Centre for Continuing Education

Philosophy and Film Course: The Philosophy in 'Inception'

Philosophy. Study the fundamental nature of knowledge, reality and existence.

Join us as we explore the philosophy behind Christopher Nolan’s film Inception. This philosophy course considers the theoretical presuppositions inherent in the film and the key themes of dreams as alternate states to reality, knowledge (how do you know?), and scepticism (do we know anything?).

Finally, we will consider the film’s final ‘cliff-hanger’ scene in which many of us want to know, did the top stop spinning?

Join us for a lively discussion on the philosophy of Inception where we consider these two questions:

How do you know you are not dreaming?

And

How do you know you have the right interpretation of Inception?

Aims

The aim of this course is to use the film Inception to develop your understanding of philosophy, including: epistemology, metaphysics, and axiology (knowledge, reality, and value-theory). The secondary aim is to improve your skill in complex puzzle-solving and to help you give consistent interpretations and arguments for your conclusions about the film’s plot.

Outcomes

By the end of this course, you should be able to:

  • consider the important philosophical themes of epistemology, metaphysics, values, and ethics
  • identify and discuss the relevance of these philosophical themes in the film Inception
  • compare different interpretations of certain scenes within the screenplay
  • resolve complexity and reason under uncertainty in regard to the film’s narrative and story
  • argue for the best interpretation of the meaning and purpose of Inception.

Content

This course covers the following topics:

1. Introduction: Inception, dreams, and philosophy

  • The basic plot of Inception – a reminder. Different interpretations of the film.
  • Mazes, puzzle-solving, argument and thought-experiments in philosophy; Inception as a philosophical puzzle.
  • Philosophical themes in Inception:
    • Knowledge & scepticism, (epistemology)
    • Metaphysics: what is real?
    • Values: why the real matters over the fake (axiology)
    • Ethics and moral responsibility
    • Interpretation (hermeneutics)

2. Scepticism and dreams

  • A review of the problem of dreams in historical philosophical texts: Socrates, Descartes, Zhuangzi.
  • Descartes and the quest for the foundations of knowledge: The Cogito; the method of doubt.
  • Simulation hypotheses.
  • Arguments for external world scepticism.

3. Reality, reality checks, and totems

  • What is reality? Waking life and dreams.
  • Can reality checks be the solution for external world scepticism?

4. Values

  • Values: the things that matter.
  • Valuing the real over the fake.
  • Robert Nozick’s ‘experience machine’.

5. Ethics and Inception

  • Inception as manipulation, free will and moral responsibility.
  • The morality of dreams: can we act immorally in dreams?

6. Interpreting Inception:

  • The ‘meaning’ of Inception and the Intentional Fallacy.
  • Is there one right interpretation of the plot?
  • ‘Inference to the Best Interpretation’: Did the top stop spinning, how do you know, and does it matter?

7. Summary and final discussion:

  • How do you know you have the correct interpretation?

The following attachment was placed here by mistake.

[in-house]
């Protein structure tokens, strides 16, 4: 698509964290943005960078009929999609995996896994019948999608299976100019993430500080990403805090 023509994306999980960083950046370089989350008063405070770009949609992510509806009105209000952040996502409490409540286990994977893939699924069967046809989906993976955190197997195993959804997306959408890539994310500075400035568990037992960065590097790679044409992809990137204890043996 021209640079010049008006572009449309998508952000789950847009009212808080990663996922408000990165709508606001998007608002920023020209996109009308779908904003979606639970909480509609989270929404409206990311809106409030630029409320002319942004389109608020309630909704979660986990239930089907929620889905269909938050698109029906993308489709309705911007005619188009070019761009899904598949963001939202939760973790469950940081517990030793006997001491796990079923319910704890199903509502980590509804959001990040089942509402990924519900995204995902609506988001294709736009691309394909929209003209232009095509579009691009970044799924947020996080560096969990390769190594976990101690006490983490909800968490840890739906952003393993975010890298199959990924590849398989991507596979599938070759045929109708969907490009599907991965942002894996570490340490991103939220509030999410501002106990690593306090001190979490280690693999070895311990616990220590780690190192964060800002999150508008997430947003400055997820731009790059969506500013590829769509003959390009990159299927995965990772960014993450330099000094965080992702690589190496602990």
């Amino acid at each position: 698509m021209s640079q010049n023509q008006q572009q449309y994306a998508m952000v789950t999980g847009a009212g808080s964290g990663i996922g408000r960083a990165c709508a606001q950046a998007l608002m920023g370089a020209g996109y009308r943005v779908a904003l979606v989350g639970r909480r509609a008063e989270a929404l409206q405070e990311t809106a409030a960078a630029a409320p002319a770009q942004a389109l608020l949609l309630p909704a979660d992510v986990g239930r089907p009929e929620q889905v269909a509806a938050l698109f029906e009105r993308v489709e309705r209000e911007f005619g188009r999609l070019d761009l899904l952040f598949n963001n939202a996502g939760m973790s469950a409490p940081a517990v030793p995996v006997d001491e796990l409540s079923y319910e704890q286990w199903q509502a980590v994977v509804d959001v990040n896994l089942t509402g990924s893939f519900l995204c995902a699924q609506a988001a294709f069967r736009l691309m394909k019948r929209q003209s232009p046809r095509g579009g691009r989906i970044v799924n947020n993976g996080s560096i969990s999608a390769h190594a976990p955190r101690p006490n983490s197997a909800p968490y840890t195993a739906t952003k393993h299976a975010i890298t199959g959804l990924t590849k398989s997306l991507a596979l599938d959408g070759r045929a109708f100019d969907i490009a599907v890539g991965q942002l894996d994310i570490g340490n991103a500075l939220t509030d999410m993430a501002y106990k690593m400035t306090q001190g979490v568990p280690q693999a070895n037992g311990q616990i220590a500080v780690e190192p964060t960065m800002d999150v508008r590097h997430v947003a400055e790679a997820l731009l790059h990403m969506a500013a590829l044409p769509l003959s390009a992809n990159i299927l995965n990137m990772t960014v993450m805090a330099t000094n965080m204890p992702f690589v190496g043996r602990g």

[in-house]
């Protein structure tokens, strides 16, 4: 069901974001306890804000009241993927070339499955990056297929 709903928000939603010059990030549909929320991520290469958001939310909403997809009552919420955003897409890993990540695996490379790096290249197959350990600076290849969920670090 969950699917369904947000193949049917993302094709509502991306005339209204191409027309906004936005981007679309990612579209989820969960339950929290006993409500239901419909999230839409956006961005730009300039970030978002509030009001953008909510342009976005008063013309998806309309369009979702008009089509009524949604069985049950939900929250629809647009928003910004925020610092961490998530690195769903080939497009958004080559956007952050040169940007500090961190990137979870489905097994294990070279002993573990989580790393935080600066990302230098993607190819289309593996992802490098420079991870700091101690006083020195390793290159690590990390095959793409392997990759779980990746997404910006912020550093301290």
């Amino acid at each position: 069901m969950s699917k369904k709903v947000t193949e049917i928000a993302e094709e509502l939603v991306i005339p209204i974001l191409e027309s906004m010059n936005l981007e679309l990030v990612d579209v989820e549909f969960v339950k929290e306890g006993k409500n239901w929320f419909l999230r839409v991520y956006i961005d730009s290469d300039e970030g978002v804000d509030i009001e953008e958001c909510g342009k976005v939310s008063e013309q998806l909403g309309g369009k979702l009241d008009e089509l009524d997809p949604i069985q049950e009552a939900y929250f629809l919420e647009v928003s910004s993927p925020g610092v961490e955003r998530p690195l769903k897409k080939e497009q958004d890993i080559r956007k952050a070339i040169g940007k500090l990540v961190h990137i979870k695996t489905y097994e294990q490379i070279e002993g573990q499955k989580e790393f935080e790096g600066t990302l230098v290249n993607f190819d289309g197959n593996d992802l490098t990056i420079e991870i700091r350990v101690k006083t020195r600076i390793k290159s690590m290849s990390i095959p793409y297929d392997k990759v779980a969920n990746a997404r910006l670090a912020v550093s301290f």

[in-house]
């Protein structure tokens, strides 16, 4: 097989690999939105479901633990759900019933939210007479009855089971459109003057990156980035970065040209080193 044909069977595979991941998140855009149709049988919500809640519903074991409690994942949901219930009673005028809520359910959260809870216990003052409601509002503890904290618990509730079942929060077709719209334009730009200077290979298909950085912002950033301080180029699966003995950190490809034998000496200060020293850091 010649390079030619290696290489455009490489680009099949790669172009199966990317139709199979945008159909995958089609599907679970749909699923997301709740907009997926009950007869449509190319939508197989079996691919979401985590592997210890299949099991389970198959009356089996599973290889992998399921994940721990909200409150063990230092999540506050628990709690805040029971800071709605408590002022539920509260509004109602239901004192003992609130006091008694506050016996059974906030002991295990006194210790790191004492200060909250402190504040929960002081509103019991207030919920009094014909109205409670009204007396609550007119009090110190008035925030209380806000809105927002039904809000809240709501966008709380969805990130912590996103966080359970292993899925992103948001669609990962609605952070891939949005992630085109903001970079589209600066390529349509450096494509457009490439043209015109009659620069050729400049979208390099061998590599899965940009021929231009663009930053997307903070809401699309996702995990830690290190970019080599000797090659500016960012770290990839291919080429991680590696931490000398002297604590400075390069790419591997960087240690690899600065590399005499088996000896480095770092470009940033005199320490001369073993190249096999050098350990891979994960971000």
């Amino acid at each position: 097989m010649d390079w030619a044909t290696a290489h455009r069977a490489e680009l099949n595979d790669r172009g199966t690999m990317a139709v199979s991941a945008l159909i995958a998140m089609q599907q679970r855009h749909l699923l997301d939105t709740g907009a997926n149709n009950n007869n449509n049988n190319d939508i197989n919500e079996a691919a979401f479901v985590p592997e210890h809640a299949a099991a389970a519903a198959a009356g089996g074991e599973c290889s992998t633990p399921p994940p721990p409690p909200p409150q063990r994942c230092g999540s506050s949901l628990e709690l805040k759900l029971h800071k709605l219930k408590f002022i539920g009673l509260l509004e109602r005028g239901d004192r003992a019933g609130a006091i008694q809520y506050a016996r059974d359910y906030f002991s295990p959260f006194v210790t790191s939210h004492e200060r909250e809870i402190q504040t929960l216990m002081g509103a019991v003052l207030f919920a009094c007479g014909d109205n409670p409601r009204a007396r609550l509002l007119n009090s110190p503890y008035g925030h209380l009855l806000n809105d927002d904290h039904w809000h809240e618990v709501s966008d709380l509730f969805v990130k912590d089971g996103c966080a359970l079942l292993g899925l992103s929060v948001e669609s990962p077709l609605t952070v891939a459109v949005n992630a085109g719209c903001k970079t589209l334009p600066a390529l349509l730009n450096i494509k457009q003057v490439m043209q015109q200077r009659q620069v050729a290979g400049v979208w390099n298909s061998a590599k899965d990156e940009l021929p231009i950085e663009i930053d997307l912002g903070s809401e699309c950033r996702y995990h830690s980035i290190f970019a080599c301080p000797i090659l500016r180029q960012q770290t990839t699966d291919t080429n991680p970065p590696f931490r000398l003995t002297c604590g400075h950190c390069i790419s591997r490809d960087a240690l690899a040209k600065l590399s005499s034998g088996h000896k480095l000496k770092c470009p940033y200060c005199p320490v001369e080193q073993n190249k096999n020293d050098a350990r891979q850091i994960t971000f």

Intended audience

Anyone with an interest in philosophy. It should also interest anyone who wants to understand the philosophical presuppositions behind the plot. Finally, it will appeal to those who have watched Inception and wish to find ways to solve its riddles and puzzles.

Prerequisites

There are no prerequisites for this workshop other than having watched Inception at least once.

Delivery style

This is a one-day course consisting of lectures and class discussions. Class participation by way of asking questions to the lecturer and other students is encouraged.

Materials

Handouts are provided in the workshop.

Recommended reading

“Inception” by Heather Rivera, Philosophy Now, view here. Accessed 10 March 2019.

“The Philosophy of Dreaming” by Ben Springiest, The Internet Encyclopedia of Philosophy, ISSN 2161-0002, view here. Read Introduction and sections 1 to 3.

Wind, J.M., Dreams and Dreaming, The Stanford Encyclopedia of Philosophy (Winter 2017 Edition), Edward N. Zalta (ed.), view here. Read Introduction and sections, 1,2, & 5.

The following three readings can be found in the edited volume:

Perry, J., Bratman, M., & Fischer, J.M., (eds.) (2007) Introduction to Philosophy: Classical and Contemporary Readings. Oxford University Press.

  1. Descartes, R. Meditations on First Philosophy, pages 136-160. Read Meditations I, II, IV, VI, and study questions at the end of this reading.
  2. Grau, C. Bad Dreams, Evil Demons, and the Experience Machine: Philosophy and The Matrix. Pages 160 -167 including the study questions.
  3. Nagel, T. The Absurd. Pages 755-762 including the study questions.

Or these readings may be sourced directly:

Grau, C. (2005). “Bad Dreams, Evil Demons, and the Experience Machine: Philosophy and The Matrix” In Philosophers Explore the Matrix. Oxford University Press.

Nagel, T. (1971). “The Absurd” Journal of Philosophy 68 (20): 716-727.

You may like to consult the script of Inception:

Nolan C. (2010). Inception: The Shooting Script. Insight Editions / Warner Bros. Entertainment Inc.

Features

  • Expert trainers
  • Central locations
  • Small class sizes
  • Free, expert advice
  • Student materials – yours to keep
  • Statement of completion